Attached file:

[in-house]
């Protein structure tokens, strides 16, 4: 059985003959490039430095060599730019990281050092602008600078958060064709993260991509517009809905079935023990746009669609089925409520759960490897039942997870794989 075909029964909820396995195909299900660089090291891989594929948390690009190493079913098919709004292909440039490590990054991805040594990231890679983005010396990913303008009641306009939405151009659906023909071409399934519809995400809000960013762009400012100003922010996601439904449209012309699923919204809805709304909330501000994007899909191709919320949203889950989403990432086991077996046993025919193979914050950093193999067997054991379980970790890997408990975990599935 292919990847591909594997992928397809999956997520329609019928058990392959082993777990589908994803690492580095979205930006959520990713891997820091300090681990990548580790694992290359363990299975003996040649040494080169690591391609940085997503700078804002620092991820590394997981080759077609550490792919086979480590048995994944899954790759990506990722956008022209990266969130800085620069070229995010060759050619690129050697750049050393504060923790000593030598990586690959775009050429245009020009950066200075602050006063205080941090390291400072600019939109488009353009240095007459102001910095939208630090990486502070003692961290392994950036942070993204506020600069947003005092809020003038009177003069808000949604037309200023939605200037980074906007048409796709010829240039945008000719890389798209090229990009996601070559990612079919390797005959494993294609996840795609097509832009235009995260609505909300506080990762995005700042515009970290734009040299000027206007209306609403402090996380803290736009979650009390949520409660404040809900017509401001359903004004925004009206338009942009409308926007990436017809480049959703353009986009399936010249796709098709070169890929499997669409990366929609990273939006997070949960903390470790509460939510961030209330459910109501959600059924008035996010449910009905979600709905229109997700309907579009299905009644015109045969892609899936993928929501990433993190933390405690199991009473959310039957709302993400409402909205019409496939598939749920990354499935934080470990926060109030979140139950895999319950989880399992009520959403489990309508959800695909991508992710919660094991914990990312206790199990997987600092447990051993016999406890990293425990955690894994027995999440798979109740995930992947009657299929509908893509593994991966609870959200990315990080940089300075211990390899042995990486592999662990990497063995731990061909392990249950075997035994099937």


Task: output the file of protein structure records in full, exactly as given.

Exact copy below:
[in-house]
């Protein structure tokens, strides 16, 4: 059985003959490039430095060599730019990281050092602008600078958060064709993260991509517009809905079935023990746009669609089925409520759960490897039942997870794989 075909029964909820396995195909299900660089090291891989594929948390690009190493079913098919709004292909440039490590990054991805040594990231890679983005010396990913303008009641306009939405151009659906023909071409399934519809995400809000960013762009400012100003922010996601439904449209012309699923919204809805709304909330501000994007899909191709919320949203889950989403990432086991077996046993025919193979914050950093193999067997054991379980970790890997408990975990599935 292919990847591909594997992928397809999956997520329609019928058990392959082993777990589908994803690492580095979205930006959520990713891997820091300090681990990548580790694992290359363990299975003996040649040494080169690591391609940085997503700078804002620092991820590394997981080759077609550490792919086979480590048995994944899954790759990506990722956008022209990266969130800085620069070229995010060759050619690129050697750049050393504060923790000593030598990586690959775009050429245009020009950066200075602050006063205080941090390291400072600019939109488009353009240095007459102001910095939208630090990486502070003692961290392994950036942070993204506020600069947003005092809020003038009177003069808000949604037309200023939605200037980074906007048409796709010829240039945008000719890389798209090229990009996601070559990612079919390797005959494993294609996840795609097509832009235009995260609505909300506080990762995005700042515009970290734009040299000027206007209306609403402090996380803290736009979650009390949520409660404040809900017509401001359903004004925004009206338009942009409308926007990436017809480049959703353009986009399936010249796709098709070169890929499997669409990366929609990273939006997070949960903390470790509460939510961030209330459910109501959600059924008035996010449910009905979600709905229109997700309907579009299905009644015109045969892609899936993928929501990433993190933390405690199991009473959310039957709302993400409402909205019409496939598939749920990354499935934080470990926060109030979140139950895999319950989880399992009520959403489990309508959800695909991508992710919660094991914990990312206790199990997987600092447990051993016999406890990293425990955690894994027995999440798979109740995930992947009657299929509908893509593994991966609870959200990315990080940089300075211990390899042995990486592999662990990497063995731990061909392990249950075997035994099937």